This is Scientific American 60-Second Earth. I'm David Biello. Your minute begins now.
Machines sharing information with other machines is more efficient than having one of us humans gumming up the works.
But could a smart grid or precision farming, in which the machines inform each other and make subsequent decisions, significantly reduce energy use and, thus, greenhouse gas pollution?
A new report from eclectic billionaire Richard Branson's Carbon War Room says yes.
The report claims potential savings of nearly 20 percent of current global emissions, or more than 9 billion metric tons of carbon dioxide per year.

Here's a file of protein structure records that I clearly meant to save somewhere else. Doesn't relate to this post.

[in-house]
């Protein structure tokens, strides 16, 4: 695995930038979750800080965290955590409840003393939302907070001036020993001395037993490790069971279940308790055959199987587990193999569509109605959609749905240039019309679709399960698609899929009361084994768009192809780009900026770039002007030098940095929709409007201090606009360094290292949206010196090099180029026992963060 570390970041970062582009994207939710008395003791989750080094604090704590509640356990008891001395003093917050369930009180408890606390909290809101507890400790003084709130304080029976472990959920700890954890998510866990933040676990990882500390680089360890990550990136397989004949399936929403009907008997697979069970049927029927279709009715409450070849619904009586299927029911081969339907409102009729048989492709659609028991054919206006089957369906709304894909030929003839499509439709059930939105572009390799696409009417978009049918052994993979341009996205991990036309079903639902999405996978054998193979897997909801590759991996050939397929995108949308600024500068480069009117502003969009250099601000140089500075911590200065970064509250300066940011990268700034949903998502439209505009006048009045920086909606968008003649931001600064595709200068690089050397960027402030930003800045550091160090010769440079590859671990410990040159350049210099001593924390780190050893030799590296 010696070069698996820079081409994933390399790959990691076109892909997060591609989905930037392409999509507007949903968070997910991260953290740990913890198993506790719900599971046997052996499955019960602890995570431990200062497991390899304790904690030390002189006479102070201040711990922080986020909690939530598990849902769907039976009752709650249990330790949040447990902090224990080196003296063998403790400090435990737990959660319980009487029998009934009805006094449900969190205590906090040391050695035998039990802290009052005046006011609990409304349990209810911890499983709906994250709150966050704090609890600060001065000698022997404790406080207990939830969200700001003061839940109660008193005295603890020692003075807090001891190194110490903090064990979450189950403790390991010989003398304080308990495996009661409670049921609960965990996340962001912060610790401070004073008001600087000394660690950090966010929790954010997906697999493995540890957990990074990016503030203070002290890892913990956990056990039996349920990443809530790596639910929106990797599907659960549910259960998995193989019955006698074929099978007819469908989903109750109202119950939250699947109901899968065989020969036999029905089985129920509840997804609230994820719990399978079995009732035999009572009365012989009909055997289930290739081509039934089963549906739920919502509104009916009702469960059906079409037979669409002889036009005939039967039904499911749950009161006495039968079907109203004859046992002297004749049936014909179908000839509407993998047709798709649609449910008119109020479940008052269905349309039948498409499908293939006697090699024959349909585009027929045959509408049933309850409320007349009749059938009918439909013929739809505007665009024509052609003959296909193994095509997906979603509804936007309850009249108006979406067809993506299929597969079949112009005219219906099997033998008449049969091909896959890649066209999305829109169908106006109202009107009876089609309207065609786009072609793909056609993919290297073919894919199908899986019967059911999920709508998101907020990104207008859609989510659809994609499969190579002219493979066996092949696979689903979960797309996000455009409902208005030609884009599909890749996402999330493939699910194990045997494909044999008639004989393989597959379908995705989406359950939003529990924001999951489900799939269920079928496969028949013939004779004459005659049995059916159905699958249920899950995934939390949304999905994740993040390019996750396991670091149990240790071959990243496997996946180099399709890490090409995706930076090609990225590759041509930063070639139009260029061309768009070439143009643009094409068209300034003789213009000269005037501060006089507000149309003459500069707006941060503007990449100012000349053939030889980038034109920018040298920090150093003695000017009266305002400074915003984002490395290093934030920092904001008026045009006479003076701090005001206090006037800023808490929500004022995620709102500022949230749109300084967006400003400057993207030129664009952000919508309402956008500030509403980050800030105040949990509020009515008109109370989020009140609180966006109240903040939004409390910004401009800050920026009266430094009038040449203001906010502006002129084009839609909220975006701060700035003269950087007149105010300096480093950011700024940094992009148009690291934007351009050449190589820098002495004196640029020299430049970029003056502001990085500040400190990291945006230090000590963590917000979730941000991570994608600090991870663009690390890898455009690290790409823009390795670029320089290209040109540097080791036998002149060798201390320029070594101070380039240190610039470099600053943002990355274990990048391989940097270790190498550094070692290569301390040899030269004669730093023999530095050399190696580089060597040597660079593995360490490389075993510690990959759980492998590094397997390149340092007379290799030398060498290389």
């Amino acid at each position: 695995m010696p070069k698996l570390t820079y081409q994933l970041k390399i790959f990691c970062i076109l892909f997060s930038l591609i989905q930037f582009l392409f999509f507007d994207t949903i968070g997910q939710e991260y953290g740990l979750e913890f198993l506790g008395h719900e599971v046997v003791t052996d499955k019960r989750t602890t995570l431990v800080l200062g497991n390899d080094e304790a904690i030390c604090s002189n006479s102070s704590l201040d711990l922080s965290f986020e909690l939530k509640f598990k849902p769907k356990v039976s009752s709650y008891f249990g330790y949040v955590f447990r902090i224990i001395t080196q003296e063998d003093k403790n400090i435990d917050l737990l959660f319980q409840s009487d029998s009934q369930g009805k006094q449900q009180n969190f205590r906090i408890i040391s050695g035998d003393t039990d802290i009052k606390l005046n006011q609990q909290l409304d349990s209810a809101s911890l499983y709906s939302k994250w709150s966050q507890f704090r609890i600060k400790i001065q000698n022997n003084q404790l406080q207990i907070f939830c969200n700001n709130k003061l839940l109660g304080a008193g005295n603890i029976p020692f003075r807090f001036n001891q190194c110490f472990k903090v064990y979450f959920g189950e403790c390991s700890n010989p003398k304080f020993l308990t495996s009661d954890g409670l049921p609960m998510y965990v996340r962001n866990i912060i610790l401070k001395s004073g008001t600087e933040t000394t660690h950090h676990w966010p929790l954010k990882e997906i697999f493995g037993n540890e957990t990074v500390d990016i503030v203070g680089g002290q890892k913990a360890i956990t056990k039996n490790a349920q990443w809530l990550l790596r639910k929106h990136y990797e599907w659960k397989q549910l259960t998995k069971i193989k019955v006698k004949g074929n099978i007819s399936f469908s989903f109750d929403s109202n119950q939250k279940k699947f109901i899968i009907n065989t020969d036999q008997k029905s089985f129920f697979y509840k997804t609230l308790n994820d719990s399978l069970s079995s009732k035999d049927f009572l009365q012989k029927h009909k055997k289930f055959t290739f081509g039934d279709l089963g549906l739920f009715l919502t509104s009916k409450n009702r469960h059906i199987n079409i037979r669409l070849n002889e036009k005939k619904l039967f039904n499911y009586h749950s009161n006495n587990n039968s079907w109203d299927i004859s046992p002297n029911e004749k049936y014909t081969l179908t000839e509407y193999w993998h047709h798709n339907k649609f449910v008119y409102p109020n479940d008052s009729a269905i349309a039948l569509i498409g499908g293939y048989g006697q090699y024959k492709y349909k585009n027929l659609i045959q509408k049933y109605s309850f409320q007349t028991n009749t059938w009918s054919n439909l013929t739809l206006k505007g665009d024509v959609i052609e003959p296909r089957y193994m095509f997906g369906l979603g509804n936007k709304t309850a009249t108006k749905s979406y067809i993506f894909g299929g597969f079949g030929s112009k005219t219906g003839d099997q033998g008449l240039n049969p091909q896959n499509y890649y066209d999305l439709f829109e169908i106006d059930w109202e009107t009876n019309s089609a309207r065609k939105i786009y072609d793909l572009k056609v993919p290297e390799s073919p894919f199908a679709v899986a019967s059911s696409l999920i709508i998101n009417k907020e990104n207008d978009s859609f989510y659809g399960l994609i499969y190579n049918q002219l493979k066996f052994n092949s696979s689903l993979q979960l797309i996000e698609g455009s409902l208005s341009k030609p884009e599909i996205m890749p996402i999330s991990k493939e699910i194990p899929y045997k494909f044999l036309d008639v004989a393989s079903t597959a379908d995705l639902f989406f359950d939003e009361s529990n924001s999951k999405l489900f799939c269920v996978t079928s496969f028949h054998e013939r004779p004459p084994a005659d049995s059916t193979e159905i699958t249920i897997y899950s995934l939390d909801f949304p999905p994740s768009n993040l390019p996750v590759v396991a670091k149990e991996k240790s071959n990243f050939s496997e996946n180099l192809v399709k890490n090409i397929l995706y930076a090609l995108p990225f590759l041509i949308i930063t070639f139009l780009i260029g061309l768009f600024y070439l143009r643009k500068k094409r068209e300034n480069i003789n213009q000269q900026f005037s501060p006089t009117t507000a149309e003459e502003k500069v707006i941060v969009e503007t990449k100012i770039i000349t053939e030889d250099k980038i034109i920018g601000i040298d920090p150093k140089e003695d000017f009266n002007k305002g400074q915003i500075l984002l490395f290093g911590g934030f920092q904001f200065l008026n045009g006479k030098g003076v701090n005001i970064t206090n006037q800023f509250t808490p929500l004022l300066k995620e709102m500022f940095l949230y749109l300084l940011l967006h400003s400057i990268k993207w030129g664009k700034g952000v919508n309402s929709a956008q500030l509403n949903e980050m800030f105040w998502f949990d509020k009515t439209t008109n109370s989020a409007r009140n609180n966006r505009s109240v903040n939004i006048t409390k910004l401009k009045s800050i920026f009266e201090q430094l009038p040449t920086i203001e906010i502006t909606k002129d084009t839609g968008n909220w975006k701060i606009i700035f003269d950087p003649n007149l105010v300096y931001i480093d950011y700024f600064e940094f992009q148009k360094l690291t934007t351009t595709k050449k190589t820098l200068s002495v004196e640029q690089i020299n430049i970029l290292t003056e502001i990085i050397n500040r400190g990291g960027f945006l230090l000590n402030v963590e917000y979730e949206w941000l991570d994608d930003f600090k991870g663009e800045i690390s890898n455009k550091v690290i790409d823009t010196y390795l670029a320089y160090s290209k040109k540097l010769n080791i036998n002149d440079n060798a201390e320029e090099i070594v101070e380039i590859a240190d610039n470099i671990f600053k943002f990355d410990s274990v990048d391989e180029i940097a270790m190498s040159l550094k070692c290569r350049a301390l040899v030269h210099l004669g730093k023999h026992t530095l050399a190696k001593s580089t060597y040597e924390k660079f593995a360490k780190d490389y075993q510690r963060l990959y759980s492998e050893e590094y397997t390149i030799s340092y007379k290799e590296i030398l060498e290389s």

The changes could come quickly too, with pollution down 1.5 billion metric tons by the end of the decade.
But what are we really talking about?
First off, it's smart meters for home energy use that maximize efficiency.
And building-wide systems that ensure the lights or air conditioning turn off when not needed.
It's also smart transportation--planes, trains and automobiles that can talk to each other to more efficiently move goods and people.
Finally, it's smart agriculture--for example, sensors in the ground that measure moisture or fertility and prevent farmers,
or their automated proxies, from over-watering or applying too much fertilizer.
Many barriers exist to ubiquitous machine-to-machine communication, not least of which is a lack of shared standards.
But enabling the machine conversation might ease our climate change crisis
Your minute is up, for Scientific American 60-Second Earth. I'm David Biello,